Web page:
The ps2's FPU and VU processors do not support NaN or Infinity values, so it is a pain to emulate them on a system that does support such values (x86-32/SSE processors).

There are a variety of ways to test for NaN and Infinity values, and I will list a few here.

The first is pretty well known.

If you compare a float for equality against itself, it should return True unless the float is a NaN.

So the typical approach is to do something like:

// Test for NaN

bool isNaN(float x) {

return x != x;

}

That will only test for NaN's, if you want to check for infinities you can do something like this:

#include <limits>

#include <math.h>

// Test for positive or negative infinity values

bool isInf(float x) {

return fabs(x) == numeric_limits<float>::infinity();

}

You can instead use bitwise logic to test for NaN's and Infinities.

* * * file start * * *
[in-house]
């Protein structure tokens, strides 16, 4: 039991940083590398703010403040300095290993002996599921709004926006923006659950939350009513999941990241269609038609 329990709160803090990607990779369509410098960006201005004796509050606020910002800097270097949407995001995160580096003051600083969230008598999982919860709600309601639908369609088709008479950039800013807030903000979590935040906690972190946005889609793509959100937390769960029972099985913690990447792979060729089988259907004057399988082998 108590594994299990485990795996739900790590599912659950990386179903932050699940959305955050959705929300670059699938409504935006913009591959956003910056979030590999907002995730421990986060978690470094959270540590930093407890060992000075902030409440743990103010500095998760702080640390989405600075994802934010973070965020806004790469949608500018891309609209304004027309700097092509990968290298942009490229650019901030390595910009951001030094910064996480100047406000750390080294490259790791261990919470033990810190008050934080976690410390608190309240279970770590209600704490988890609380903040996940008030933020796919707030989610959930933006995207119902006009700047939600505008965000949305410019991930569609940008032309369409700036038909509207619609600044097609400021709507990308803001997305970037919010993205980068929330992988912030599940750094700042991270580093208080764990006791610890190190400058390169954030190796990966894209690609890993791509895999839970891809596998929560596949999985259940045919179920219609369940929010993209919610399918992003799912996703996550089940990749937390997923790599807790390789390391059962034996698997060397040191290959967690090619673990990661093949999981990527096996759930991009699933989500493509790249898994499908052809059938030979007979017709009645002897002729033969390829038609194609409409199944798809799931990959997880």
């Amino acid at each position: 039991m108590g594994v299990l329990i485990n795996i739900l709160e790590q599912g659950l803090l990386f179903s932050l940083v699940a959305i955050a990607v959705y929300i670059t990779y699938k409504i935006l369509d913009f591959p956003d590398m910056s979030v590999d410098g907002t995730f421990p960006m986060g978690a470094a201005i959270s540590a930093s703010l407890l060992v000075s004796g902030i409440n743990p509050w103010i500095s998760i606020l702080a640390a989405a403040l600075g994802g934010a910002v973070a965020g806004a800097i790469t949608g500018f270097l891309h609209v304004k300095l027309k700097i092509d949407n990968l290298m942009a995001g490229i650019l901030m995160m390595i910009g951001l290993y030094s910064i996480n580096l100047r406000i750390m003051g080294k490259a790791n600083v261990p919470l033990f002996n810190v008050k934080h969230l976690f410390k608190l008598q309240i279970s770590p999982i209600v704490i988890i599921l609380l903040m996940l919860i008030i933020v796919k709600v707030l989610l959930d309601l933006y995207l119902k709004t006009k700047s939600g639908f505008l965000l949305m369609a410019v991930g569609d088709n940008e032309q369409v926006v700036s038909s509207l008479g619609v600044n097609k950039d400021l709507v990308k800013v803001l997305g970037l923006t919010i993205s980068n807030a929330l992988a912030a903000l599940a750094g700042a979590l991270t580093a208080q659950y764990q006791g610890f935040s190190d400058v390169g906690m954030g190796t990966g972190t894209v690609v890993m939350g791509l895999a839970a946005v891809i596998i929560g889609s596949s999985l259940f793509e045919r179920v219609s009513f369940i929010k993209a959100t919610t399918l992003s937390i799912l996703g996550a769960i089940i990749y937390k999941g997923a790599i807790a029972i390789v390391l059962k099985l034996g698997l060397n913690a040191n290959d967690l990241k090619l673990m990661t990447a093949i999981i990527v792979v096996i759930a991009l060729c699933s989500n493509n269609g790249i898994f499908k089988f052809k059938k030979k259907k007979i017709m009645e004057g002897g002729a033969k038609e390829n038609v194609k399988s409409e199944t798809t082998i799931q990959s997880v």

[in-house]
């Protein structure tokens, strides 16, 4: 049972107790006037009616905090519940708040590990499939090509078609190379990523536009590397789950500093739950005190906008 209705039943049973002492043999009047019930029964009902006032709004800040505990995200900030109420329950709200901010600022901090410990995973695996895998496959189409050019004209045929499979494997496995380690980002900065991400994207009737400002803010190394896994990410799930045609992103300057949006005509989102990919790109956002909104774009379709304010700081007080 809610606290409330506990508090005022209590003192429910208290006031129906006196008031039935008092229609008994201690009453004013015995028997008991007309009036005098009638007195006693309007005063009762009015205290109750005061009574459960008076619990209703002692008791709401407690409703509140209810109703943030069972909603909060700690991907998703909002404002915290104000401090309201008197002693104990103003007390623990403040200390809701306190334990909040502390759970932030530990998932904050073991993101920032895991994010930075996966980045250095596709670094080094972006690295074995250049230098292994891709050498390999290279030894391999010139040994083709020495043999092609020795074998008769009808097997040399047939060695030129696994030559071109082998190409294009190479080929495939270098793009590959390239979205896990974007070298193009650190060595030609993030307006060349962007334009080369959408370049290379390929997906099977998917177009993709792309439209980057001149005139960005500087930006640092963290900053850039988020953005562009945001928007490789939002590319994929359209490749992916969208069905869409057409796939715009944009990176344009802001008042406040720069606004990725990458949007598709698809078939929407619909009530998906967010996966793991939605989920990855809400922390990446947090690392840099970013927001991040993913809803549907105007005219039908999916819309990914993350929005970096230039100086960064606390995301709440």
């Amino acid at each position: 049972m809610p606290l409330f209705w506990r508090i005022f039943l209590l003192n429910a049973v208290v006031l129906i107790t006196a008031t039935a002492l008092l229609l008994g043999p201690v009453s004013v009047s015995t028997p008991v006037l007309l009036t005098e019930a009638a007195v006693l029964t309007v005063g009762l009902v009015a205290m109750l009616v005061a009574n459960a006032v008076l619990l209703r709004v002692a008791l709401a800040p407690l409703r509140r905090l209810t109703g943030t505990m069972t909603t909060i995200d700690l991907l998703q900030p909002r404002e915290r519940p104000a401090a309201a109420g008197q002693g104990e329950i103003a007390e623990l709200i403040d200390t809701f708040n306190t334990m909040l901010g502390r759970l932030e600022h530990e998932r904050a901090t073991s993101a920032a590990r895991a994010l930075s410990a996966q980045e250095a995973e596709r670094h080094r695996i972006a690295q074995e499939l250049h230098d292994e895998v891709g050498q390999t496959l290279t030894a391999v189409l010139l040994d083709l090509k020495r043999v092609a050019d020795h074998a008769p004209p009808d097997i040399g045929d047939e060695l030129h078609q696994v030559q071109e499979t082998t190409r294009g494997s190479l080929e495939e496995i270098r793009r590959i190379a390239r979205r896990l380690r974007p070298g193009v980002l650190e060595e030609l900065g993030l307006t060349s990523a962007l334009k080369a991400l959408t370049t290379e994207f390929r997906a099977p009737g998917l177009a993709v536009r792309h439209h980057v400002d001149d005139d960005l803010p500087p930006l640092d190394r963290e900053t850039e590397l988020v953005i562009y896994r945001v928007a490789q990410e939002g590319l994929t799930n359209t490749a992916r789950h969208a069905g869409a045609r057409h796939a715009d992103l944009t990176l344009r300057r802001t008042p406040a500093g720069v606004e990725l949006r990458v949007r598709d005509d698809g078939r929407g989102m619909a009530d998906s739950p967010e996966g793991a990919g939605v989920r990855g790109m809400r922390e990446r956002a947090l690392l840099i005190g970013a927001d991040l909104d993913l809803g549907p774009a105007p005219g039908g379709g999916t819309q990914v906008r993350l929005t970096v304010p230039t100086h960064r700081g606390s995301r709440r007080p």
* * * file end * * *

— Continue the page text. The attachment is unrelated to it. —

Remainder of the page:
// Test for NaN with bitwise logic

bool isNaN(float x) {

return ((int&)x & 0x7fffffff) >= 0x7f800001;

}

// Test for Inf with bitwise logic

bool isInf(float x) {

return ((int&)x & 0x7fffffff) == 0x7f800000;

}

You can even check for both NaN and Infinities with just one comparison:

// Test for NaN or Inf with bitwise logic

bool isNaNorInf(float x) {

return ((int&)x & 0x7fffffff) >= 0x7f800000;

}

Generally you probably don't want to use the bitwise version of these functions for the reason that the compiled code will end up having to switch from FPU to integer arithmetic, which will most likely end up being slower than sticking to the floating point comparisons.

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